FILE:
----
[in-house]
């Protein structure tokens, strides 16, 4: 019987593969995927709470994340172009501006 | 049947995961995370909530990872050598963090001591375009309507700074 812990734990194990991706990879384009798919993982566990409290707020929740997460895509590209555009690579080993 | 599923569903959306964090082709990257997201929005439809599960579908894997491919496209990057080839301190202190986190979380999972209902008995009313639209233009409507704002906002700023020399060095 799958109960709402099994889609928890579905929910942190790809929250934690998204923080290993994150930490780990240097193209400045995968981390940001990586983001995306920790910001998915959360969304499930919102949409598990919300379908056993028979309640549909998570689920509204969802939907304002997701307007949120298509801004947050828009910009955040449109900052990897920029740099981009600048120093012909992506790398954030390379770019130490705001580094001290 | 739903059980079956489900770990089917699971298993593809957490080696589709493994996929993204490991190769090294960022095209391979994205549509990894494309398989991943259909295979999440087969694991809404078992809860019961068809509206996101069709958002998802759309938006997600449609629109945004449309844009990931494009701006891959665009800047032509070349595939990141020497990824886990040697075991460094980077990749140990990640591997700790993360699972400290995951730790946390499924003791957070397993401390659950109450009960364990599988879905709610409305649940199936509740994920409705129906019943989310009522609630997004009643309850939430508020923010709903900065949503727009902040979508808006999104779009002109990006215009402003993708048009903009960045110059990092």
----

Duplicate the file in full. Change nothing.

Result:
[in-house]
């Protein structure tokens, strides 16, 4: 019987593969995927709470994340172009501006 | 049947995961995370909530990872050598963090001591375009309507700074 812990734990194990991706990879384009798919993982566990409290707020929740997460895509590209555009690579080993 | 599923569903959306964090082709990257997201929005439809599960579908894997491919496209990057080839301190202190986190979380999972209902008995009313639209233009409507704002906002700023020399060095 799958109960709402099994889609928890579905929910942190790809929250934690998204923080290993994150930490780990240097193209400045995968981390940001990586983001995306920790910001998915959360969304499930919102949409598990919300379908056993028979309640549909998570689920509204969802939907304002997701307007949120298509801004947050828009910009955040449109900052990897920029740099981009600048120093012909992506790398954030390379770019130490705001580094001290 | 739903059980079956489900770990089917699971298993593809957490080696589709493994996929993204490991190769090294960022095209391979994205549509990894494309398989991943259909295979999440087969694991809404078992809860019961068809509206996101069709958002998802759309938006997600449609629109945004449309844009990931494009701006891959665009800047032509070349595939990141020497990824886990040697075991460094980077990749140990990640591997700790993360699972400290995951730790946390499924003791957070397993401390659950109450009960364990599988879905709610409305649940199936509740994920409705129906019943989310009522609630997004009643309850939430508020923010709903900065949503727009902040979508808006999104779009002109990006215009402003993708048009903009960045110059990092």